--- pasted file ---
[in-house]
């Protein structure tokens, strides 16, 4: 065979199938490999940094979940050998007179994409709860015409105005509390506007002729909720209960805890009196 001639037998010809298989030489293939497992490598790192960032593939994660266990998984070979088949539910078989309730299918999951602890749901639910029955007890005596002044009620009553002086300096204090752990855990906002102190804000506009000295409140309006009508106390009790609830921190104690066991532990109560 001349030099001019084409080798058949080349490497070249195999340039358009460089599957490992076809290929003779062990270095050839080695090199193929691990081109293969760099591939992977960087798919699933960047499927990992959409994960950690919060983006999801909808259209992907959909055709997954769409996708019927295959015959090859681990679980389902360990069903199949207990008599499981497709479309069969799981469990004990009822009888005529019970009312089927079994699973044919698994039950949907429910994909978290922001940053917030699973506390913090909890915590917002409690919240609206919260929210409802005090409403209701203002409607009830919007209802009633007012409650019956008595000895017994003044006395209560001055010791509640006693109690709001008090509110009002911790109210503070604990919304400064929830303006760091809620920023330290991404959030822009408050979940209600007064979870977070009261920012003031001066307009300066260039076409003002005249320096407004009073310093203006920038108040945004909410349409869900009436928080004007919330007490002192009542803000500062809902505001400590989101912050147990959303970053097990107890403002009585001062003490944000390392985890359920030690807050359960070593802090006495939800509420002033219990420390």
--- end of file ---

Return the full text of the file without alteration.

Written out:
[in-house]
């Protein structure tokens, strides 16, 4: 065979199938490999940094979940050998007179994409709860015409105005509390506007002729909720209960805890009196 001639037998010809298989030489293939497992490598790192960032593939994660266990998984070979088949539910078989309730299918999951602890749901639910029955007890005596002044009620009553002086300096204090752990855990906002102190804000506009000295409140309006009508106390009790609830921190104690066991532990109560 001349030099001019084409080798058949080349490497070249195999340039358009460089599957490992076809290929003779062990270095050839080695090199193929691990081109293969760099591939992977960087798919699933960047499927990992959409994960950690919060983006999801909808259209992907959909055709997954769409996708019927295959015959090859681990679980389902360990069903199949207990008599499981497709479309069969799981469990004990009822009888005529019970009312089927079994699973044919698994039950949907429910994909978290922001940053917030699973506390913090909890915590917002409690919240609206919260929210409802005090409403209701203002409607009830919007209802009633007012409650019956008595000895017994003044006395209560001055010791509640006693109690709001008090509110009002911790109210503070604990919304400064929830303006760091809620920023330290991404959030822009408050979940209600007064979870977070009261920012003031001066307009300066260039076409003002005249320096407004009073310093203006920038108040945004909410349409869900009436928080004007919330007490002192009542803000500062809902505001400590989101912050147990959303970053097990107890403002009585001062003490944000390392985890359920030690807050359960070593802090006495939800509420002033219990420390």